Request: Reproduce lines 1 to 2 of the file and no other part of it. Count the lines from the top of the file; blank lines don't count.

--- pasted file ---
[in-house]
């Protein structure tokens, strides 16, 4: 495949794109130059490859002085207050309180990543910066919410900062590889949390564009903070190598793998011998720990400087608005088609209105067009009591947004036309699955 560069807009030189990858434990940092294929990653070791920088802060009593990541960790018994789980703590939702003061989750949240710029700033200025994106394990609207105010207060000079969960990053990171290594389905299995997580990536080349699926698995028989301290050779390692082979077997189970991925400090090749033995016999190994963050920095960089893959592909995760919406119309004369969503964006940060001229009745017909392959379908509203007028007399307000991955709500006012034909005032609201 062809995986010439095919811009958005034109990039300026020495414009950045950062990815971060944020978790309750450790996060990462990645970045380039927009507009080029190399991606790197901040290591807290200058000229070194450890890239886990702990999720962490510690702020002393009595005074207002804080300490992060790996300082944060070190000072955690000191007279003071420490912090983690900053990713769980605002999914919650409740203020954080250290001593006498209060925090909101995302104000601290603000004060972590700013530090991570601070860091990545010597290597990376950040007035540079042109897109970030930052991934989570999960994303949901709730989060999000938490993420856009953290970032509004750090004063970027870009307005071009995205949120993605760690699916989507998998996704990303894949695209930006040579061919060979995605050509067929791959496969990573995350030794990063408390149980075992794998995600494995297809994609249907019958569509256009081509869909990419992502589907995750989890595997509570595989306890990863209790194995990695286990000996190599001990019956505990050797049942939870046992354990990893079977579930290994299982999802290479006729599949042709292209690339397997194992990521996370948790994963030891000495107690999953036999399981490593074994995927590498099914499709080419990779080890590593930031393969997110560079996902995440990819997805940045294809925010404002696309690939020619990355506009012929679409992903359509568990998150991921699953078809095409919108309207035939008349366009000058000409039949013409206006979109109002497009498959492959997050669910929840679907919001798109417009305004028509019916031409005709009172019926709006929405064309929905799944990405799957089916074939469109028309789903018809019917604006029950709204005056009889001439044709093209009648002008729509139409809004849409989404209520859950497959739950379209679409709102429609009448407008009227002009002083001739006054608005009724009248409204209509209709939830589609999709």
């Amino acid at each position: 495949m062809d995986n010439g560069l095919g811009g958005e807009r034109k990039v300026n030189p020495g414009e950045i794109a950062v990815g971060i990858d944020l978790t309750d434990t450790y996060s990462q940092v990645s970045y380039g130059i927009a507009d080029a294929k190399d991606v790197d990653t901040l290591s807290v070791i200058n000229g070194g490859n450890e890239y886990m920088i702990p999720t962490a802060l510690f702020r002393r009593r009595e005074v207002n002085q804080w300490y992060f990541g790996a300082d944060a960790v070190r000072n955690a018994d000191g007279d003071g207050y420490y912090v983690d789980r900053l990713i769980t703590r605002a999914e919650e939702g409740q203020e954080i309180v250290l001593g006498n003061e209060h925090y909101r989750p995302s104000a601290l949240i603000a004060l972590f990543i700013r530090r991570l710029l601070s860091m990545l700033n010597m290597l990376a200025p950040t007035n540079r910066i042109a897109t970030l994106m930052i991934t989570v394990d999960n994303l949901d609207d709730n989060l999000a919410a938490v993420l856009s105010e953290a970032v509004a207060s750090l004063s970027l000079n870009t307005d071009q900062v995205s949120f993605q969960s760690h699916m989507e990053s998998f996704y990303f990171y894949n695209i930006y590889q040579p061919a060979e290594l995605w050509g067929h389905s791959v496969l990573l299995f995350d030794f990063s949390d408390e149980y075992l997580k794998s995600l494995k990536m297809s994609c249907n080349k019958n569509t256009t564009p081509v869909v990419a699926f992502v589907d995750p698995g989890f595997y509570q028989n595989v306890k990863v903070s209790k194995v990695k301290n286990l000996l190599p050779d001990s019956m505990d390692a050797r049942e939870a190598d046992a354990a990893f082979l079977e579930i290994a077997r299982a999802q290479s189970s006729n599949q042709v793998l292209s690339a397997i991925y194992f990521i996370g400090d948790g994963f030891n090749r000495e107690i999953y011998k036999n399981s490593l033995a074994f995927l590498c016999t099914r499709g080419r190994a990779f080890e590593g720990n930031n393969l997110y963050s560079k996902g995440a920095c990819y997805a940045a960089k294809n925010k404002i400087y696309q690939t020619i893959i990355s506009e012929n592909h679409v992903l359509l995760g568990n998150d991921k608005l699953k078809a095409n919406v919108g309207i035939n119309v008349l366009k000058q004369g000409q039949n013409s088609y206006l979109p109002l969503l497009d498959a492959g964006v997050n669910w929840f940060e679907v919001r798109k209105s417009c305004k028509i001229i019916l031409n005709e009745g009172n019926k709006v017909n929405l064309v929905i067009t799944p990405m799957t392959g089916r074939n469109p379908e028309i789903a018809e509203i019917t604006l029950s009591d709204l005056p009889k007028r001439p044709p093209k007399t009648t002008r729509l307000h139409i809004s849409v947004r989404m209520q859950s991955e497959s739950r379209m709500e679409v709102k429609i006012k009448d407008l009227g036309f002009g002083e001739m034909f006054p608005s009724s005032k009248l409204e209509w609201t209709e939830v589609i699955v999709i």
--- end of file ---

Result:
[in-house]
């Protein structure tokens, strides 16, 4: 495949794109130059490859002085207050309180990543910066919410900062590889949390564009903070190598793998011998720990400087608005088609209105067009009591947004036309699955 560069807009030189990858434990940092294929990653070791920088802060009593990541960790018994789980703590939702003061989750949240710029700033200025994106394990609207105010207060000079969960990053990171290594389905299995997580990536080349699926698995028989301290050779390692082979077997189970991925400090090749033995016999190994963050920095960089893959592909995760919406119309004369969503964006940060001229009745017909392959379908509203007028007399307000991955709500006012034909005032609201 062809995986010439095919811009958005034109990039300026020495414009950045950062990815971060944020978790309750450790996060990462990645970045380039927009507009080029190399991606790197901040290591807290200058000229070194450890890239886990702990999720962490510690702020002393009595005074207002804080300490992060790996300082944060070190000072955690000191007279003071420490912090983690900053990713769980605002999914919650409740203020954080250290001593006498209060925090909101995302104000601290603000004060972590700013530090991570601070860091990545010597290597990376950040007035540079042109897109970030930052991934989570999960994303949901709730989060999000938490993420856009953290970032509004750090004063970027870009307005071009995205949120993605760690699916989507998998996704990303894949695209930006040579061919060979995605050509067929791959496969990573995350030794990063408390149980075992794998995600494995297809994609249907019958569509256009081509869909990419992502589907995750989890595997509570595989306890990863209790194995990695286990000996190599001990019956505990050797049942939870046992354990990893079977579930290994299982999802290479006729599949042709292209690339397997194992990521996370948790994963030891000495107690999953036999399981490593074994995927590498099914499709080419990779080890590593930031393969997110560079996902995440990819997805940045294809925010404002696309690939020619990355506009012929679409992903359509568990998150991921699953078809095409919108309207035939008349366009000058000409039949013409206006979109109002497009498959492959997050669910929840679907919001798109417009305004028509019916031409005709009172019926709006929405064309929905799944990405799957089916074939469109028309789903018809019917604006029950709204005056009889001439044709093209009648002008729509139409809004849409989404209520859950497959739950379209679409709102429609009448407008009227002009002083001739006054608005009724009248409204209509209709939830589609999709």